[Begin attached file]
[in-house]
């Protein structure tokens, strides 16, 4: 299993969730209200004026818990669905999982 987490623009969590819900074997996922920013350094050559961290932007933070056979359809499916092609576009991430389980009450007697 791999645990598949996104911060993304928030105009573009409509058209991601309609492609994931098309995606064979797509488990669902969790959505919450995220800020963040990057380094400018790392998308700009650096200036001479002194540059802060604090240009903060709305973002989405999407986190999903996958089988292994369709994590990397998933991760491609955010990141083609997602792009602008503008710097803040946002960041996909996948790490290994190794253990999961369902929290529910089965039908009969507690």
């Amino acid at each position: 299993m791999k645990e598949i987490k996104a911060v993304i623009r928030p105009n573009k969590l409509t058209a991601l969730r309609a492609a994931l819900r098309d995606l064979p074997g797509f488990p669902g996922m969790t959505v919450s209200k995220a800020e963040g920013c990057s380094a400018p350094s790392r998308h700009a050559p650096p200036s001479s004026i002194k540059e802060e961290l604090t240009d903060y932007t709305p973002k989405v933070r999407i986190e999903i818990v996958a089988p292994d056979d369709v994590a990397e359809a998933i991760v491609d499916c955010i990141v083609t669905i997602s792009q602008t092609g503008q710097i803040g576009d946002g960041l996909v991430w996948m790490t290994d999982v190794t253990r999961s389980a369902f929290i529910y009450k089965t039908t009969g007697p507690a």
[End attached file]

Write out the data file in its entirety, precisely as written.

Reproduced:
[in-house]
């Protein structure tokens, strides 16, 4: 299993969730209200004026818990669905999982 987490623009969590819900074997996922920013350094050559961290932007933070056979359809499916092609576009991430389980009450007697 791999645990598949996104911060993304928030105009573009409509058209991601309609492609994931098309995606064979797509488990669902969790959505919450995220800020963040990057380094400018790392998308700009650096200036001479002194540059802060604090240009903060709305973002989405999407986190999903996958089988292994369709994590990397998933991760491609955010990141083609997602792009602008503008710097803040946002960041996909996948790490290994190794253990999961369902929290529910089965039908009969507690």
């Amino acid at each position: 299993m791999k645990e598949i987490k996104a911060v993304i623009r928030p105009n573009k969590l409509t058209a991601l969730r309609a492609a994931l819900r098309d995606l064979p074997g797509f488990p669902g996922m969790t959505v919450s209200k995220a800020e963040g920013c990057s380094a400018p350094s790392r998308h700009a050559p650096p200036s001479s004026i002194k540059e802060e961290l604090t240009d903060y932007t709305p973002k989405v933070r999407i986190e999903i818990v996958a089988p292994d056979d369709v994590a990397e359809a998933i991760v491609d499916c955010i990141v083609t669905i997602s792009q602008t092609g503008q710097i803040g576009d946002g960041l996909v991430w996948m790490t290994d999982v190794t253990r999961s389980a369902f929290i529910y009450k089965t039908t009969g007697p507690a």